I am shown into a small, drab room, told to sit down and wait. Six empty brown plastic chairs face each other on tired linoleum. In a corner, a fake green plant, shiny leaves coated with dust. I do as I am told. I sit down. My thighs tremble. My palms feel clammy, my throat parched. My head throbs. I think: I should call our father now, I should call him before it gets too late. But my hand makes no effort to grab the phone in the pocket of my jeans. Call our father and tell him what? Tell him how?
The lighting is harsh, glaring strips of neon barring the ceiling. The walls are yellowish and cracked. I sit there, numb. Helpless. Lost. I long for a cigarette. I wonder if I am going to retch, bring up the bitter coffee and stale brioche I had a couple of hours ago.
I can still hear the screech of the wheels, feel the sudden lurch of the car as it veered sharply to the right, careening into the railing. And her scream. I can still hear her scream.
How many people have waited here, I think. How many people have sat here where I am sitting now and waited for news of their loved ones. I cannot help imagining what those jaundiced walls have seen. What they know. What they remember. Tears, shouts, or relief. Hope, pain, or joy.
The minutes click by. I watch the round face of a grimy clock above the door. There is nothing else for me to do but wait.
After half an hour or so, a nurse comes in. She has a long horsy face, skinny white arms.
"Yes," I say, my heart in my mouth.
"You need to fill out these papers. With her details."
She hands me a couple of sheets and a pen.
"Is she alright?" I mumble.
My voice seems thin and strained.
She flickers watery, lashless eyes over me.
"The doctor will tell you. The doctor will come."
She leaves. She has a sad, flat ass.
I spread the sheets of paper over my knees with trembling fingers.
Name, birth date and place, marital status, address, social security number, health insurance number. My hand still shakes as I print out: Mélanie Rey, born August 15th 1967 at Boulogne-Billancourt, single, 49 rue de la Roquette, Paris 75011.
I have no idea what my sister's social security number is. Or her health insurance number for that matter. All that stuff must be in her bag. Where is her bag? I can't remember anything about her bag. Just the way her body slumped forward when they hauled her out of the car. The way her limp arms hung down to the ground from the stretcher. And there I was, not a hair out of place, not a bruise on my skin, and I had been sitting right next to her. I flinch. I keep thinking I am going to wake up.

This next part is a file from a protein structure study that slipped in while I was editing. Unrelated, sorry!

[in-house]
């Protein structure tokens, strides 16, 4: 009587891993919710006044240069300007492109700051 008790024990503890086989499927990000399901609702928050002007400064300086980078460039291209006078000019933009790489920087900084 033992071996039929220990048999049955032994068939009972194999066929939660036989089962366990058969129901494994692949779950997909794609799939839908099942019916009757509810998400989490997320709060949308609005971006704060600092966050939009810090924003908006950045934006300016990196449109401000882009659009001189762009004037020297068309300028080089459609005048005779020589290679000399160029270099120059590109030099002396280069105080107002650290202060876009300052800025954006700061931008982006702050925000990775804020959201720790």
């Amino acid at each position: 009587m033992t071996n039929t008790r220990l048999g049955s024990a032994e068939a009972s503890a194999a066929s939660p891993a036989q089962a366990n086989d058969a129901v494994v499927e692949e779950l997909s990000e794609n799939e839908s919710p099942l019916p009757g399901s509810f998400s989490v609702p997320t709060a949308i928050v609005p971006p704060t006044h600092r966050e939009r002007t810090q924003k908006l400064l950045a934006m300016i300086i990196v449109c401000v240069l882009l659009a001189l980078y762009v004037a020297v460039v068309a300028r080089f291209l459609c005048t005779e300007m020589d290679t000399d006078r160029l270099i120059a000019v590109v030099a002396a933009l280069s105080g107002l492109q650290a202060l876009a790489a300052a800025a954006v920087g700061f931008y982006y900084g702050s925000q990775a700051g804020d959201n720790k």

The nurse comes back with a glass of water. I gulp it down. It has a metallic, stale taste. I thank her. I tell her I don't have Mélanie's social security number. She nods, takes the sheets and leaves.
The minutes inch by. The room is silent. It is a small hospital. A small town, I guess. In the suburbs of Nantes. I'm not quite sure where. I stink. No air conditioning. I can smell the sweat trickling under my armpits, gathering around my groin. The sweaty, meaty smell of despair and panic. My head still throbs. I try breathing calmly. I manage to do this for a couple of minutes. Then the helpless, awful feeling takes over swamps me.
Paris is more than three hours away. I wonder again if I should call my father. I tell myself I need to wait. I don't even know what the doctor has to say. I glance down at my watch. Ten thirty. Where would our father be now, I wonder? At some dinner party? Or watching cable TV in his study, with Régine in the next room, on the phone, painting her nails?
I decide to wait a little longer. I am tempted to call my ex wife. Astrid's name is still the first one that pops up in times of stress or despair. But the thought of her with Serge, in Malakoff, in our old house, in our old bed, with him invariably answering the phone, even her mobile, for Christ's sake, - "Oh hi, Antoine, what's up, man?" - is just too much. So I don't call Astrid, although I long to.
Excerpted from A Secret Kept by Tatiana de Rosnay. Copyright © 2010 by Tatiana de Rosnay. Excerpted by permission of St. Martin's Press. All rights reserved. No part of this excerpt may be reproduced or reprinted without permission in writing from the publisher.
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